Furthermore, there are quite often many hidden costs you won’t be told about upon signing up. Users signed up “beneath” a salesperson are commonly referred to as their “downline” — and if you can’t grow your downline, you’ll be urged to take part in training seminars, or use additional sales tools provided by the company themselves. You guessed it — these often aren’t free, with everything from small training functions to large seminars costing hundreds of dollars to attend.
I see more and more people using their personal Instagram and Facebook accts for marketing some pyramid scheme they're apart of. Plz stop
— Ryan Ely (@rme0228) November 24, 2015
It also pays to take a look at the product, because much of the time it isn’t all it’s cracked up to be. I was told that my membership to one particular scheme would enable me to book cheap travel to luxury destinations, but there’s no way of seeing these amazing deals before signing up. In fact, the advertised cost didn’t include flights or further travel, which quite often makes up the bulk of the price in any package holiday. There are plenty of free iPhone apps that will allow you to save money on travel, and they don’t involve paying money in order pay out more money later.
Don’t be surprised if the compensation schemes involved for becoming a representative are complex. Most are so complex that you probably won’t fully understand them yourself, which is the whole point. Caps on payouts, a minimum number of referrals before you’re paid, and misleading promises of free cars are not uncommon. A typically worrying example of the latter involves actually signing up for the “brand new luxury car” in your own name, and receiving compensation in the form of payments — provided you remain at a certain tier within the program. Fail to make the grade? Now you have a car loan to pay for too.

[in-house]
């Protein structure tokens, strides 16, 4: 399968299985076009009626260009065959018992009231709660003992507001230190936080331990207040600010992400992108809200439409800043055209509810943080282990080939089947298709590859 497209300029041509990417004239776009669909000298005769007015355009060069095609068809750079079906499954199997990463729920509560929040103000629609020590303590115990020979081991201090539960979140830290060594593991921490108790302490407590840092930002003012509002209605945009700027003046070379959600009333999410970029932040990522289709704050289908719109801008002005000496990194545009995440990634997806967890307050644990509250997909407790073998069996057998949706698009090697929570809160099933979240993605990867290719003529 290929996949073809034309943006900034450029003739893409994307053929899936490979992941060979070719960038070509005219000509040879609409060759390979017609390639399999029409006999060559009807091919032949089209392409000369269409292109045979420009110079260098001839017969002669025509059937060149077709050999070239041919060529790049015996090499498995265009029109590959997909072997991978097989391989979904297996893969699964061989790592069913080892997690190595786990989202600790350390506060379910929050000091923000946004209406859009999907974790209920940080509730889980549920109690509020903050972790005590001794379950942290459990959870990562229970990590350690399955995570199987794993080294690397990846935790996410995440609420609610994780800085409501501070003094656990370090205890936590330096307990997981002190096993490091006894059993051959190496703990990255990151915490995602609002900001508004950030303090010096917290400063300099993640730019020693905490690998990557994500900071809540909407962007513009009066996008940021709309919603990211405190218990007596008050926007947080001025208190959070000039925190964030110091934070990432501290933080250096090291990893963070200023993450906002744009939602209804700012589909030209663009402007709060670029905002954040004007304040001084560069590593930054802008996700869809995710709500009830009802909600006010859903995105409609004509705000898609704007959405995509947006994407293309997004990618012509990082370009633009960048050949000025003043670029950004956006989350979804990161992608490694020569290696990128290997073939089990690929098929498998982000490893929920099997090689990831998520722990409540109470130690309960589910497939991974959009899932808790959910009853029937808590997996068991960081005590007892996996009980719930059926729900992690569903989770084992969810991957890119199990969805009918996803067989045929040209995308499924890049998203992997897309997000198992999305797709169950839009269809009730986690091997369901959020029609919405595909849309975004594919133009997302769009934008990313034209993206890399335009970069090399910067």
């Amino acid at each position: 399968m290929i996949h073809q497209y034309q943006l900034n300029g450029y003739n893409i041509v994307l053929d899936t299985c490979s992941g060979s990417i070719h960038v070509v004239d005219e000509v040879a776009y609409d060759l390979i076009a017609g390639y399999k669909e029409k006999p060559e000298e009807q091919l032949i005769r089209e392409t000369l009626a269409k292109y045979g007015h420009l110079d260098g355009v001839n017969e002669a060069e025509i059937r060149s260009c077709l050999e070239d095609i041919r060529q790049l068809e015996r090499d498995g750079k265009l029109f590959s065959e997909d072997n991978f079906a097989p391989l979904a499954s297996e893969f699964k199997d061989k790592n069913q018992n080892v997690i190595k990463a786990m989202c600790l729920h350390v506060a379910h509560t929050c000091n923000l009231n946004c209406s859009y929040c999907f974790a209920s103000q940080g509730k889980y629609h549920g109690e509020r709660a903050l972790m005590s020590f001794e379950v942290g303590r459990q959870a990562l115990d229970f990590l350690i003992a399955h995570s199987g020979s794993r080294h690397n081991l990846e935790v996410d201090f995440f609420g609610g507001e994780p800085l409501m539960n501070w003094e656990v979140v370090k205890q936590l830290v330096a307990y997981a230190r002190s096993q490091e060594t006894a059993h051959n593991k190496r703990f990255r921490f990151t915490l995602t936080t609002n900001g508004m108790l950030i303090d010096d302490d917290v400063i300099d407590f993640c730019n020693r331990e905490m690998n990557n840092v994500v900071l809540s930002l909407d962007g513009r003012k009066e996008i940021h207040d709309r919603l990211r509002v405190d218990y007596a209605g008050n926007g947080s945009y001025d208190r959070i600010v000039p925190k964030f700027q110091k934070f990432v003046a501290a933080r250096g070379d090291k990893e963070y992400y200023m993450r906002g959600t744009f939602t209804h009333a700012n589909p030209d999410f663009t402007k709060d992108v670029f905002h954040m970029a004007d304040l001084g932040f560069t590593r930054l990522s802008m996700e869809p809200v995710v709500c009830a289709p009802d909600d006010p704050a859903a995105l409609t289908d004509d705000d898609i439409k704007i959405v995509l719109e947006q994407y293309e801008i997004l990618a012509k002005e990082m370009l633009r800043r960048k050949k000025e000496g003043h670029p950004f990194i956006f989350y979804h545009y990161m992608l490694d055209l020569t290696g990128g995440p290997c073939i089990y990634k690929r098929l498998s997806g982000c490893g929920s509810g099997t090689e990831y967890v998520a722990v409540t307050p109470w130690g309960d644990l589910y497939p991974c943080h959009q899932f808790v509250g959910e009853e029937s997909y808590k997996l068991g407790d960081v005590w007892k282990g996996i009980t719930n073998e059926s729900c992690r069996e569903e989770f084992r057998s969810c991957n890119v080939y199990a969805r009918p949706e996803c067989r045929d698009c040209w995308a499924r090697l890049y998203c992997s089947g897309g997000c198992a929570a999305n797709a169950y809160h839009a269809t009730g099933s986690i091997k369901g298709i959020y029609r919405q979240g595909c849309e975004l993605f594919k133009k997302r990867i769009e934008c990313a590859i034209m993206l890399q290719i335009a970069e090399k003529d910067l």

Disingenuous claims (often as a result of the overly complex nature of the business) are also all too common, with my favorite being “no money is spent on outward marketing at all” — this is purely because the business model relies on new recruits to market like crazy in order to make any sort of return on the initial investment. It’s no wonder sales tactics are often referred to as “cult-like.”
Where Does Facebook Come In?
Previously schemes like Amway, founded in 1959 and relying entirely on the multilevel marketing model to sell their products, required a very real list of friends or acquaintances to exploit in order to make your newfound career a success. Facebook makes this considerably easier, with a seemingly endless list of potential “clients” and “business partners” to connect with.
Added a friend I knew from elementary school on FB cause I wanted to catch up and instead he's trying to get me into his pyramid scheme loll
— Jeffrey Todd (@All_Hail_JTodd) December 10, 2015
First established as a social tool for university students, before being opened up to the general public as a way to keep in touch on a global scale, Facebook is now a multilevel marketer’s dream. It’s not unusual to add a contact on Facebook you’ve never met, or only met through friends once or twice. This essentially turns a friends list into an ever-expanding register of potential customers.
Except generally, Facebook friends are just that — your friends, and friends are more likely to trust an invite to get together to discuss something really exciting than a random person marketing to you in a bar or on the street. We let our guard down among friends, we assume the best, and we’re more willing to connect in person with someone we feel that we know; even if they only “Like” the occasional update.